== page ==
Journal of Technology Education


JTE Editor: Mark Sanders

Volume 4, Number 1
Fall 1992


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Reaction
 
          Questioning the Language that We Use:A Reaction to
          Pannabecker's Critique of the Technological Impact Metaphor
 
          Stephen Petrina
 
               In Volume 3, #1 of the Journal of Technology Education
          Pannabecker (1991) identified shortcomings in the language
          that has shaped perspectives within technology education,
          and raised an issue for dialogue.  This essay is intended to
          extend Pannabecker's critique to include the metaphors of
          autonomous and advancing technology, and their supporting
          ideology of technological progress.  Reasons for extended
          critique and a summary of contemporary debates on these
          issues in the history of technology are provided.
               According to Pannabecker, the metaphor of
          "technological impacts," often used by technology educators
          to describe the relationship between technology and society,
          has shaped a "simplistic and inflexible" view of that
          relationship (p. 43).  This metaphor has reinforced a
          mechanistic and deterministic view of technology; indeed, a
          view suggesting that technology determines social and
          cultural direction.  Society and individuals merely roll
          with, and adapt to technological change.
               Whether those embracing the "impact" metaphor would
          logically follow it toward this conclusion is not the issue.
          However, it is important that we become conscious of the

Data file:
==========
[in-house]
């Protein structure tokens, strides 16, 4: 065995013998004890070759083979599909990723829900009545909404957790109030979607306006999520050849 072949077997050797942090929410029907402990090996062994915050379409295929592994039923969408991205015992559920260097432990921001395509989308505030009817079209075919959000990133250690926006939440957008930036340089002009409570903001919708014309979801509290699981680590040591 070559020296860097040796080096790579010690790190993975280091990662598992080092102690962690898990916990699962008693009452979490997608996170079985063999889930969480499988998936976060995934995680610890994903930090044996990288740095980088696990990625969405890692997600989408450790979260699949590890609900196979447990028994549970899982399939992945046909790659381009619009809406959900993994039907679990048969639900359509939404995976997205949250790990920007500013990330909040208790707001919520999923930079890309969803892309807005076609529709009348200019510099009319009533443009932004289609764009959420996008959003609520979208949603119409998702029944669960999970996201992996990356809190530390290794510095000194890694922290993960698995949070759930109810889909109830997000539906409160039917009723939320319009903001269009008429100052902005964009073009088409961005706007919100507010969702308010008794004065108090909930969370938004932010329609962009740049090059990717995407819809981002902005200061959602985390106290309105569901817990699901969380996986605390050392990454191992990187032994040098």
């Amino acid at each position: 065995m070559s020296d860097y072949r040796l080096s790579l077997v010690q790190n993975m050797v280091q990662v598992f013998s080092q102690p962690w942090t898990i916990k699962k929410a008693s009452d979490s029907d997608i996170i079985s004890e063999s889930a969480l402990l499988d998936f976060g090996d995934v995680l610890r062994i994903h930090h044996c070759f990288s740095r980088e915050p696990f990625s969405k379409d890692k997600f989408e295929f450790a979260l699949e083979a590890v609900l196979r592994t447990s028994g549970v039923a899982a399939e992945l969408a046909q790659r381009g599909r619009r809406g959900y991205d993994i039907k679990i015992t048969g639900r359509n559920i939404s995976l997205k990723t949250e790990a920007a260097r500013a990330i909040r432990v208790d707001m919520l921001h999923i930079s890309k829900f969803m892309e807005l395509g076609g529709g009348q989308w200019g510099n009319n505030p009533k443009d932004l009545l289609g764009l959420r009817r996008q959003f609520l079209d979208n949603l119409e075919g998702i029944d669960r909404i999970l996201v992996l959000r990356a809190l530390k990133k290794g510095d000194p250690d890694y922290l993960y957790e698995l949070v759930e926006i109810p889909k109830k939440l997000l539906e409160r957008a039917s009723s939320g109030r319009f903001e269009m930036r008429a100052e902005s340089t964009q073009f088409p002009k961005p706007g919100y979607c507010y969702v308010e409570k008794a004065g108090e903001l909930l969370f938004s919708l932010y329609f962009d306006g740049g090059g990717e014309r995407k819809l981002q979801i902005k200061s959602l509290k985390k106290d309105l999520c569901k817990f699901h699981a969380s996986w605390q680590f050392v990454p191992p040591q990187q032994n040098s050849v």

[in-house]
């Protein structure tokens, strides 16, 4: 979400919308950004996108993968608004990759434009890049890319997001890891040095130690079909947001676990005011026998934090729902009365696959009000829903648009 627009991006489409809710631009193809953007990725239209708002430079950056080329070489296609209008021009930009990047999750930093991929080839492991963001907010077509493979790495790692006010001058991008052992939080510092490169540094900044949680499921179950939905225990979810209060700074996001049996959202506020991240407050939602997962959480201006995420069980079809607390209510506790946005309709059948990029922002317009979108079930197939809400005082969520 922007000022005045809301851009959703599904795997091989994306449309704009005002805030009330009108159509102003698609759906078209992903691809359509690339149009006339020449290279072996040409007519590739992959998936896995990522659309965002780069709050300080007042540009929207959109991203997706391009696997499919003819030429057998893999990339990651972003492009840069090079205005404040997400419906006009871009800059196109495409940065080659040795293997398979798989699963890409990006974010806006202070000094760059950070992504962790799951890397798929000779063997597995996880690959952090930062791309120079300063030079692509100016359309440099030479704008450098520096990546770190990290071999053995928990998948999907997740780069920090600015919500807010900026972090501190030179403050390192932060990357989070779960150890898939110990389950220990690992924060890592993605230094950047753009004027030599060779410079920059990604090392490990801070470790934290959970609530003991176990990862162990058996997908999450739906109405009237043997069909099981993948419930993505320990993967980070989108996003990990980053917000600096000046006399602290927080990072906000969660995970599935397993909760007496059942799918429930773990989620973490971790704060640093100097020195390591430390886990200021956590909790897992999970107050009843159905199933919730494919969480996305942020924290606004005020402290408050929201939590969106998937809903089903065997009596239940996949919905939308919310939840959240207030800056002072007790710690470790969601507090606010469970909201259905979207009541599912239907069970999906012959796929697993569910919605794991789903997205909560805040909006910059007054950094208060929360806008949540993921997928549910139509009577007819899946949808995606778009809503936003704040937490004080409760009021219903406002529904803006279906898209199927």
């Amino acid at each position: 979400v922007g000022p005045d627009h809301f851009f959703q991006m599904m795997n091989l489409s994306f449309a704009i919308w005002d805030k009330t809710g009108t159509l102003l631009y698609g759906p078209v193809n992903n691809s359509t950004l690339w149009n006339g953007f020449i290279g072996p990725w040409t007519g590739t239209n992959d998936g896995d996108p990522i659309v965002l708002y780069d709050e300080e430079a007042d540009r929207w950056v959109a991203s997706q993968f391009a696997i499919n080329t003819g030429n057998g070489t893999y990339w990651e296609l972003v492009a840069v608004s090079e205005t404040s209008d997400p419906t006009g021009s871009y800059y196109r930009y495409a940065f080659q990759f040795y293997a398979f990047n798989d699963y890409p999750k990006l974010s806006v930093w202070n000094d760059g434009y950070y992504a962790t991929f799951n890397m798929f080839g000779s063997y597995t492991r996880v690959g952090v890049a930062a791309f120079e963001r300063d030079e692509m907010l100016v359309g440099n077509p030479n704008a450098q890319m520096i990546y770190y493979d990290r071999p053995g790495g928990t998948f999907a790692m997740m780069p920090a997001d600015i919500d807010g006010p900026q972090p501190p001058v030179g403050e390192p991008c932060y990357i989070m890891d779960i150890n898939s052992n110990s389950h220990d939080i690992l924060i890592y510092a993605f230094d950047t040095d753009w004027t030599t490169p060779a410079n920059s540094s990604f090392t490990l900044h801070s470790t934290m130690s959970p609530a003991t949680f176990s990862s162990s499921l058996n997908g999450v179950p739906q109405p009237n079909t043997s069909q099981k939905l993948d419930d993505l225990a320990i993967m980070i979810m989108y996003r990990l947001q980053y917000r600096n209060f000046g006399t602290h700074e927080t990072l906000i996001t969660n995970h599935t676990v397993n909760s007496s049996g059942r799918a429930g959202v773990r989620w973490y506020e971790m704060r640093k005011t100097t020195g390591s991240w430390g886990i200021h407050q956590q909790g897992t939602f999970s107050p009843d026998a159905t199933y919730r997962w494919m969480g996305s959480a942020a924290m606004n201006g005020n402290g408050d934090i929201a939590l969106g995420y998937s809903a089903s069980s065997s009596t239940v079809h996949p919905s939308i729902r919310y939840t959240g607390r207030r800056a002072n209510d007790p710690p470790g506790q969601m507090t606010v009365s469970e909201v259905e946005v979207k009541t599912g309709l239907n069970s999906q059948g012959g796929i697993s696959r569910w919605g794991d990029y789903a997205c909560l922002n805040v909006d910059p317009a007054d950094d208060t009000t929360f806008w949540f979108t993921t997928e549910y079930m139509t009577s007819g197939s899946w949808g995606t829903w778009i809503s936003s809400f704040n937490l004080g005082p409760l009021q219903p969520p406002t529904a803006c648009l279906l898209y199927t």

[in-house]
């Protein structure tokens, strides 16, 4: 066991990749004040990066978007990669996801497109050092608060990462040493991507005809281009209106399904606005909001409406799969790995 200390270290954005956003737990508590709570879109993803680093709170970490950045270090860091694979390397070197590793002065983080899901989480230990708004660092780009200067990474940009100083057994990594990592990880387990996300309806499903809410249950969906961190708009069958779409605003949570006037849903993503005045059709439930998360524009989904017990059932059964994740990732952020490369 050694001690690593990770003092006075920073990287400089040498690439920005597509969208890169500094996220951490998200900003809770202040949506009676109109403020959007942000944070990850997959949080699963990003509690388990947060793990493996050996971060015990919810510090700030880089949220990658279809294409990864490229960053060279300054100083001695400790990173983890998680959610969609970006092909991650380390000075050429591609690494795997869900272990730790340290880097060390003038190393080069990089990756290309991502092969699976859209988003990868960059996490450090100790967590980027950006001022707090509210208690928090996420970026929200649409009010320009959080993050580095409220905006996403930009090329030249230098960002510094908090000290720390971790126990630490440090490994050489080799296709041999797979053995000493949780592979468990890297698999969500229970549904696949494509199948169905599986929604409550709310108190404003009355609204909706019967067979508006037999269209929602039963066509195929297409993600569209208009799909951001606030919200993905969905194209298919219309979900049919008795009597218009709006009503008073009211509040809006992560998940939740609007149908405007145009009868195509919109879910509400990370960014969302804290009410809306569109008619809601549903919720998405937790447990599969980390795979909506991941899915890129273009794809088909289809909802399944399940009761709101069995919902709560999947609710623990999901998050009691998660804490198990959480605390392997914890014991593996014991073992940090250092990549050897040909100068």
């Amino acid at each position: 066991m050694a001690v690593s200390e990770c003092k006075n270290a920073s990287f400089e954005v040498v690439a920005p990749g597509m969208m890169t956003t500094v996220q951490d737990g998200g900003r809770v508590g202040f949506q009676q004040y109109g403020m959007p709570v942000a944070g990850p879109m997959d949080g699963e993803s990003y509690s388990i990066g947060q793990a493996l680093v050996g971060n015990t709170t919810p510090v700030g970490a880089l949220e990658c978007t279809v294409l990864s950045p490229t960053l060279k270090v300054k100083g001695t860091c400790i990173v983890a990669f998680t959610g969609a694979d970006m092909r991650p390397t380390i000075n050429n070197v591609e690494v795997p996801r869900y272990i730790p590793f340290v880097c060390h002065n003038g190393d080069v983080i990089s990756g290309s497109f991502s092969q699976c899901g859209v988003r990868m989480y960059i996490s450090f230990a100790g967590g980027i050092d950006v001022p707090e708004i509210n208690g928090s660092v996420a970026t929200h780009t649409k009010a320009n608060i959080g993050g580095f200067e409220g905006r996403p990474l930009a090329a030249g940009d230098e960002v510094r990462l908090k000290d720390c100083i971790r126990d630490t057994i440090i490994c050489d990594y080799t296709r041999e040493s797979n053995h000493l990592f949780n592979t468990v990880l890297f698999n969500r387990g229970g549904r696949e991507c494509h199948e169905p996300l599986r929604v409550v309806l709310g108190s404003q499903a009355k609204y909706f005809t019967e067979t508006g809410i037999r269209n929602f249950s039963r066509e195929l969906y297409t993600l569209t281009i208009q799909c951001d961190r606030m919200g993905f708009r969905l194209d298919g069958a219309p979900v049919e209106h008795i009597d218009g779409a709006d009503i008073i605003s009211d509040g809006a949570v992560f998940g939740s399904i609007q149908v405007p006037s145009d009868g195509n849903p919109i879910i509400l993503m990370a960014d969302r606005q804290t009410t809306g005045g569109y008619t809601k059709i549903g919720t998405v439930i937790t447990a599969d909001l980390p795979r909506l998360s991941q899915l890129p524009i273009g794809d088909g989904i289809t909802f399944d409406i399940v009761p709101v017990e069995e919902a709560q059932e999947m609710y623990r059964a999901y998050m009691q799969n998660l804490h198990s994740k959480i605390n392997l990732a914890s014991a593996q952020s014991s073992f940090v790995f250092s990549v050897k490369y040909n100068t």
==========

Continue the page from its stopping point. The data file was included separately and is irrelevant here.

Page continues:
assumptions that may be hidden within our language, and of
          the constraints that they place on our imagination and
          discourse, questions we ask, or problems that command our
          efforts.  Dr. Pannabecker should be commended for his
          critique of the language often used in technology education
          and his suggestion that the impact metaphor be abandoned for
          its lack of complexity.
               I would add that this metaphor and others be abandoned
          for additional reasons. While self-criticism of the way we
          talk about technology is certainly within the range of our
          obligations as educators, might it also be a key ingredient
          for engaging in dialogue with others who have similar
          interests? All things considered, our perspectives on
          technology, framed by metaphors that we use, can appear
          anachronistic and ahistorical.  Assumptions within our
          language may in fact be contradictory to messages we wish to
          convey to students and may limit possibilities for
          meaningful dialogue with historians, philosophers, and
          others who are involved in the study of technology.
               Closely related to, but excluded in Pannabecker's
          critique, are the issues of autonomous and advancing
          technology, technological progress, and their sometimes
          uncritical acceptance and use in technology education.
          Autonomous technology suggests that technology is
          self-determining and has a life of its own.  This notion was
          prevalent in Ellul's (1962) critique of Western cultural
          values. Ellul argued that technology has become autonomous
          in that it is governed by itself rather than by any
          definition of cultural values.  Ellul proposed a
          philosophical theory to explain his notions of technological